If you have any involvement in the information technology industry you will know that the idea of digital transformation is hot, along with its consequence, digital disruption.
To sum these ideas up: digital technologies are changing the modus operandi of every industry, enabling new players to come from nowhere and disrupt major players, decimating long-established players in the process. Think Uber and Airbnb.
Digital transformation is the process by which established players embrace digital technologies to re-invent themselves and defend themselves against disruption.
You might think utilities are largely immune: it’s hard to imagine digital technology enabling anyone to compete with the water and sewage utility, or the operator of the gas reticulation network.
However, competition is already emerging in electricity supply, if not in distribution. For example, a Sydney company, Pooled Energy uses technology to manage backyard swimming pools. By so doing it is able to control demand for electricity (pools use lots of it) so it can negotiate good rates with electricity wholesalers and compete with traditional retailers.
That however is an extreme example. For utilities wanting to become digital utilities there is no shortage of advice. Global software company, Oracle, has a whole division dedicated to serving utilities and in a recent edition of Australia’s Utilities Magazine it offers a three-step strategy for a utility to become a “digital utility”.
Global consultancy Accenture, offers an infographic that “reveals eight transformational plays that can potentially deliver significant value and create new business model opportunities across the utility value chain.”
Rival McKinsey&Company offers The digital utility: New opportunities and challenges and PricewaterhouseCoopers offers a discussion paper onDigital utility transformation. For anyone unsure as to what exactly a digital utility looks like, PA Consulting helpfully has a blogWhat Is A Digital Utility?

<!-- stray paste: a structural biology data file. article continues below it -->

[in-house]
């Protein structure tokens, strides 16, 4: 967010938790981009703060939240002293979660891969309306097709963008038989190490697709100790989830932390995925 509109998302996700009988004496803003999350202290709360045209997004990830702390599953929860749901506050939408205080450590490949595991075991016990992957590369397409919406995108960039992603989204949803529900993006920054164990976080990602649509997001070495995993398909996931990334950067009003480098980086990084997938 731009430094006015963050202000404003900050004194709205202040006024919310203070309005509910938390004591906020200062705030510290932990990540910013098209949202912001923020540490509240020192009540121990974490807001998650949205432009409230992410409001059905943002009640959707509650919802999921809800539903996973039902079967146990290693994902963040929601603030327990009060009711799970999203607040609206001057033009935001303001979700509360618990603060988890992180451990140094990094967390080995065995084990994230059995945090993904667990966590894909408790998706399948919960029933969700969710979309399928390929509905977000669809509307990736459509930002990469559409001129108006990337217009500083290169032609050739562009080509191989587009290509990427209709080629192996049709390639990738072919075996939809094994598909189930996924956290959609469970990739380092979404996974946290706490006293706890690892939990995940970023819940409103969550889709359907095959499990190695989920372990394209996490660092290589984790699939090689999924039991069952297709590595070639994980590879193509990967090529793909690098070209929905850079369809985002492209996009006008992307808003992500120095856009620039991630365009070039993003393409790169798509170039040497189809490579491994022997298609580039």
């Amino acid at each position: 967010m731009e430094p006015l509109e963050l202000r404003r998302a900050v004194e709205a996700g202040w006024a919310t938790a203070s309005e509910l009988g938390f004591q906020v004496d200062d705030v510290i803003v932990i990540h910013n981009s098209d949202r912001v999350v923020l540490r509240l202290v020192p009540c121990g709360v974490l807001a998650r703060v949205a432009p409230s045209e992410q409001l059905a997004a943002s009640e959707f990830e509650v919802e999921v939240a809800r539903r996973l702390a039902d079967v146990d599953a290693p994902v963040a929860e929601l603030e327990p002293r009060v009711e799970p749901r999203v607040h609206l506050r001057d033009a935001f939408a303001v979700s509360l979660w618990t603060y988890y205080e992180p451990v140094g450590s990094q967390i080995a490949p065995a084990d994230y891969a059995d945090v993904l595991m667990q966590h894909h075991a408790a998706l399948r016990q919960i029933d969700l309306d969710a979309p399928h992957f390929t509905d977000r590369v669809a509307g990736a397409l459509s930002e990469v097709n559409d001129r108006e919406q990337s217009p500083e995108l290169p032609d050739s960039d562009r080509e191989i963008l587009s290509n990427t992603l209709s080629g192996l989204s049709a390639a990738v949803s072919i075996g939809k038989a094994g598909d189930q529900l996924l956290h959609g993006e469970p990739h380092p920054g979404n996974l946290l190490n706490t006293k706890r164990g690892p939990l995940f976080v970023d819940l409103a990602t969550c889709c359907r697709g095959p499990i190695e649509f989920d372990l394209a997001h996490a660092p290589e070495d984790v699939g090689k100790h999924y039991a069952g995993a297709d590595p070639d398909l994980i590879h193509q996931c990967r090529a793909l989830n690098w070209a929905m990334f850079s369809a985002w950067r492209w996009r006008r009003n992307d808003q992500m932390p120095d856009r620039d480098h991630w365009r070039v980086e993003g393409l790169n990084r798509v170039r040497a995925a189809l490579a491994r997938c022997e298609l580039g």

IT research firm Gartner has also had a crack at defining a digital utility. It gives this entity the moniker, ‘Utility 3.0’, explaining: “For decades, utility providers operating in single-sided markets have delivered reliable services to society, fulfilling their obligations for ubiquitous and affordable services.” This, it says, is Utility 1.0, “wherein a single utility provides commodities as an integrated monopoly service.”
Most people will be familiar with Utility 2.0, “In which consumers have a choice of providers, [which] has led to a segregation of the value chain into discrete businesses (supply, delivery, retail).”
These models, Gartner says, have now been joined by a third paradigm, Utility 3.0, which is “a sustainable model that will leverage ubiquitous connectivity and abundance of information to enable prosumers and aggregators to participate in multisided markets.”
A prosumer, according to Gartner, is a consumer that has become “an empowered actor in utility markets,” engaged in “informed and profitable interactions.”
To succeed with prosumers, Gartner says utilities will need to “produce, consume and analyse unprecedented volumes of data to glean actionable insights, and to detect and plan responses to the transformational forces taking shape.”
That’s a long way from simply piping water or pumping sewage.
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